Mexican Senate signs off on energy reform bill

11 December 2013 23:20  [Source: ICIS news]

MEDELLIN, Colombia (ICIS)--Mexico’s Senate signed off on a historic energy reform bill on Wednesday that aims to open up the country’s state-controlled hydrocarbons sector to foreign investment for the first time in 75 years.

Senators approved the bill, put forward over the weekend by the ruling Institutional Revolutionary Party (PRI) and the opposition National Action Party (PAN), by 95 votes to 28, according to a statement on the Senate’s homepage.

The bill has been sent to the lower house of Congress to be voted on, the Senate statement said, and would require a simple majority to be approved. It would then have to be ratified by 17 of the country’s 32 state legislatures.

The bill, an amended version of President Enrique Pena Nieto’s draft proposals announced in August, requires controversial changes to the country’s constitution to give private firms the opportunity to explore and extract the nation’s hydrocarbon resources and form profit-sharing partnerships with state energy company Pemex.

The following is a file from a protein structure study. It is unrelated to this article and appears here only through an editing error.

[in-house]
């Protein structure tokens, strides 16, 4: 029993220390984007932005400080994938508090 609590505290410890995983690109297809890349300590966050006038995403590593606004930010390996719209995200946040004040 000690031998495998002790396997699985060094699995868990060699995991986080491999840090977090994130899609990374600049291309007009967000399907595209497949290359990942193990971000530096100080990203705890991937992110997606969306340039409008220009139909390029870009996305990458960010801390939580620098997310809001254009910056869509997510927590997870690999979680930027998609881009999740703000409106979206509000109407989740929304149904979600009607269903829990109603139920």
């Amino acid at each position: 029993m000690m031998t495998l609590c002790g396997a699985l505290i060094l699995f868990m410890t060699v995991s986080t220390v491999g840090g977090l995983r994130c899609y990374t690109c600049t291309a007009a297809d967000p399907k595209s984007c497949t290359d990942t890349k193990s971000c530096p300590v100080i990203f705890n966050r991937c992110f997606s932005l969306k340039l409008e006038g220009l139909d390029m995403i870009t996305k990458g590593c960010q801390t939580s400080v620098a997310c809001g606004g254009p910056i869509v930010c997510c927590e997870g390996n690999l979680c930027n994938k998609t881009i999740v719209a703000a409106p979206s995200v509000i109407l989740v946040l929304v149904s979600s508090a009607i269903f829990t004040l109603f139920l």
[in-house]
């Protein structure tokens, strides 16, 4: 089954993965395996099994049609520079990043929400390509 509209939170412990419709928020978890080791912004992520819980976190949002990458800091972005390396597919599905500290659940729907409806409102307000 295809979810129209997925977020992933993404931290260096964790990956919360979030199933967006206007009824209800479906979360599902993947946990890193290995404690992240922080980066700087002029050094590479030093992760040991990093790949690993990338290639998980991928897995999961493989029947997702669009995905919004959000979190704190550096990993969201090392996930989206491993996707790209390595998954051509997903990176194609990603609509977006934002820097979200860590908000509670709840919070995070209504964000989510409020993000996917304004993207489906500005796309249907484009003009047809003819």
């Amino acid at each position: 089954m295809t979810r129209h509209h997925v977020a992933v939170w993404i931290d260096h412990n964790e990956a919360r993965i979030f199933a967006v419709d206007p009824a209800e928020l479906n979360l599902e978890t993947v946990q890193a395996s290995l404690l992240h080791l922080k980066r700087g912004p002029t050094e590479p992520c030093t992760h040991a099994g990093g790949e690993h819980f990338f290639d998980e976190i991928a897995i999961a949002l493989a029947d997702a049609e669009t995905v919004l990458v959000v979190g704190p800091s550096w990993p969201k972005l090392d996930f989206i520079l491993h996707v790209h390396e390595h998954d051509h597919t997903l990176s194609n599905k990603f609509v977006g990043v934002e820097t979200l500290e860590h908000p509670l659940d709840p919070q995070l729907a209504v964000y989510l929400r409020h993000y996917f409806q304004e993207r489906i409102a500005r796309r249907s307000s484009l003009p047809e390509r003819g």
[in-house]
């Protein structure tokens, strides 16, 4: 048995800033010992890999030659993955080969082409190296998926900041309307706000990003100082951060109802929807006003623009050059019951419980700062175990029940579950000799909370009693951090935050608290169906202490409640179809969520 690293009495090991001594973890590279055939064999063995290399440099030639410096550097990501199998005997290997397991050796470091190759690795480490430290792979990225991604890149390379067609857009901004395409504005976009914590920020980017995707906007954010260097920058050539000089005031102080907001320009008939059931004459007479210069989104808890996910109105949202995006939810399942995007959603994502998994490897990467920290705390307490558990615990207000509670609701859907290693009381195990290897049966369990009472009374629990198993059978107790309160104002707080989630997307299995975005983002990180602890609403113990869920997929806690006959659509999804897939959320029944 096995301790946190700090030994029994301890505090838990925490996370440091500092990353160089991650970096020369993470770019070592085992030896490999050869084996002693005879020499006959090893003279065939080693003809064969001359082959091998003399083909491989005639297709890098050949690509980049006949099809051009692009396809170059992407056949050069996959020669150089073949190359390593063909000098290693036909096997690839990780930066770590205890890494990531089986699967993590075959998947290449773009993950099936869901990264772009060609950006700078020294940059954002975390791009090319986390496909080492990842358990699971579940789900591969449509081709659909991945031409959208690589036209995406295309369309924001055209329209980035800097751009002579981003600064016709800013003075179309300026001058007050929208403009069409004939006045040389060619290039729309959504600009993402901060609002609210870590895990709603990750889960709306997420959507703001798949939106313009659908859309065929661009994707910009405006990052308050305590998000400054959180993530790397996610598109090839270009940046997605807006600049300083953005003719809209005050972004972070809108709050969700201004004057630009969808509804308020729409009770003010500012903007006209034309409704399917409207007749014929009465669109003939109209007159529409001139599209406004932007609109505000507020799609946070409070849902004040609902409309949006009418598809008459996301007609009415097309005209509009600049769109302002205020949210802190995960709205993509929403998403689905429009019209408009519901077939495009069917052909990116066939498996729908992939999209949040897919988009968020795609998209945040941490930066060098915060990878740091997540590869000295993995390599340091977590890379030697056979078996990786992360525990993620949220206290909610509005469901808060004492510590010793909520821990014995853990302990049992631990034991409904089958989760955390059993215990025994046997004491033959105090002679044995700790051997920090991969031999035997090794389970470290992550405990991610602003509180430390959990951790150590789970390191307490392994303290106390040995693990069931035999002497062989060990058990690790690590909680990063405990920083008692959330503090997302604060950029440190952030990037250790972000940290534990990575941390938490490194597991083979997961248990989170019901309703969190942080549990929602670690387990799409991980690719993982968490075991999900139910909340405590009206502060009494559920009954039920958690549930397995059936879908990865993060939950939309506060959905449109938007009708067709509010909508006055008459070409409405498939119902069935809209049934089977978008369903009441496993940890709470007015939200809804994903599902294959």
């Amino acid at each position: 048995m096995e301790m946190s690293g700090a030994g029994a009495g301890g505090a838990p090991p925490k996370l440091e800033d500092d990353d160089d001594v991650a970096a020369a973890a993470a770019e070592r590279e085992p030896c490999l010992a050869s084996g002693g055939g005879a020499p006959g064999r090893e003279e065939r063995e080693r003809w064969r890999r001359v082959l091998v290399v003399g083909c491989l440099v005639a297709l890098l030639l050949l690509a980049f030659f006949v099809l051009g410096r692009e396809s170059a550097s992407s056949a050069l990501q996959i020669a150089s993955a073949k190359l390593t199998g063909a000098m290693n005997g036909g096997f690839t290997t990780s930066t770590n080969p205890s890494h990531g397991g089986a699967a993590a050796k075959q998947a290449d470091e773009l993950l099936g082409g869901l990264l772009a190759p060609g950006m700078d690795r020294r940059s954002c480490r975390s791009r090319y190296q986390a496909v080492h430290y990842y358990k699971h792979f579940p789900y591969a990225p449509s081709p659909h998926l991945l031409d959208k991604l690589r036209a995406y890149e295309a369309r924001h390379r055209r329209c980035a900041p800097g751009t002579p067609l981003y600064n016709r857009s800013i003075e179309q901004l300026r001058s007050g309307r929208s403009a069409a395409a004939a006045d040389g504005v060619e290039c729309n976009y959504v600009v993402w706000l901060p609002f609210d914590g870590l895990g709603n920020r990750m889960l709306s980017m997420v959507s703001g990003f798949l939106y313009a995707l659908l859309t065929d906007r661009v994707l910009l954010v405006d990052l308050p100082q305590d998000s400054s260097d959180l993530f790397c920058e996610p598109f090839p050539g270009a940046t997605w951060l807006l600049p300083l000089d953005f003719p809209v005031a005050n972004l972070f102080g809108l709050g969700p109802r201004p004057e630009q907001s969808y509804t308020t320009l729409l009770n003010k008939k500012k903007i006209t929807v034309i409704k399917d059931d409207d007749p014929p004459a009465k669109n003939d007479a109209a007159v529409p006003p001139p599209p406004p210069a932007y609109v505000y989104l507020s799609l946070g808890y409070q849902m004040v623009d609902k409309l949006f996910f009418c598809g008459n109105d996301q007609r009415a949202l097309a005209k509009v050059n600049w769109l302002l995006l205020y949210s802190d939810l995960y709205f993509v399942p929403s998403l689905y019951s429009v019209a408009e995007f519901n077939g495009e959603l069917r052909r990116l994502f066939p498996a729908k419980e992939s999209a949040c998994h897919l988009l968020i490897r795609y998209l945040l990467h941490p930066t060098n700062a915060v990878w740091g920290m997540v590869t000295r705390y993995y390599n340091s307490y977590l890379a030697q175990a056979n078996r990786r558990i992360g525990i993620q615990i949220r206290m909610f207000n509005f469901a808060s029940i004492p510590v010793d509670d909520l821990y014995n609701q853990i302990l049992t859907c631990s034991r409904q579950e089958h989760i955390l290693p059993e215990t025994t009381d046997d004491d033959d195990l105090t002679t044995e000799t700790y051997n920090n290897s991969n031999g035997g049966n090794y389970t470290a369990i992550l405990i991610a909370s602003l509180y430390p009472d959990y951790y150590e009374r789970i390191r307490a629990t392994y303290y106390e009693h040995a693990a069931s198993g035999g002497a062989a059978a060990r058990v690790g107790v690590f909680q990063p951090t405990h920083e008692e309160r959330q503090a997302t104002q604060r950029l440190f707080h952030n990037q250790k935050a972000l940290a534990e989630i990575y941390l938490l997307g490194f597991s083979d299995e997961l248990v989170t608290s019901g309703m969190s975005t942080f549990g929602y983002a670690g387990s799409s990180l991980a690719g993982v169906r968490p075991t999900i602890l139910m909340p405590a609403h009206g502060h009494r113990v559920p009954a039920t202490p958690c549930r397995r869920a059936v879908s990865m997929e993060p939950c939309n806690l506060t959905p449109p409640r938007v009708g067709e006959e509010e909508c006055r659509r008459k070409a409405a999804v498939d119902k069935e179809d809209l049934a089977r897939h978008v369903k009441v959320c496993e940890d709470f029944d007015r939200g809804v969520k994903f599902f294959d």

Following the Senate vote, Pena Nieto said that the reform would “permit the energy sector to boost industrial and regional development for the benefit of all Mexicans”.

The proposals approved on Wednesday would also see the creation of a “Fondo Mexicano del Petroleo”, a sovereign wealth fund to manage oil and gas revenues, as well as a number of regulatory bodies including an environmental protection agency.

According to PRI senator Rene Juarez Cisneros, reform is essential in the current international environment, insisting that Mexico must have a “modern regulatory framework that allows it to become more competitive in the energy sector”.

However, the leftist Democratic Revolution Party (PRD), Mexico’s third largest political party, opposed the reform and has branded changes to the country’s constitution as “treason”.

“We will use all legal and parliamentary resources to stop the sell off of the energy sector,” said PRD deputy Carlos Reyes Gamiz.

Reform has also struck a nerve with large swathes of the Mexican population, who see Pemex as embodying the ideal of national independence from foreign intervention. Mexican media reported that protests are continuing outside the Senate building in Mexico City.

In efforts to reassure a sceptical public, Pena Nieto reiterated that the nation’s oil resources would remain in state hands should congress and state legislatures approve the proposals.

“Pemex, the CFE [Mexico’s state electricity commission], our energy resources and oil revenues will remain the property of all Mexicans,” he said.

By: Simon West

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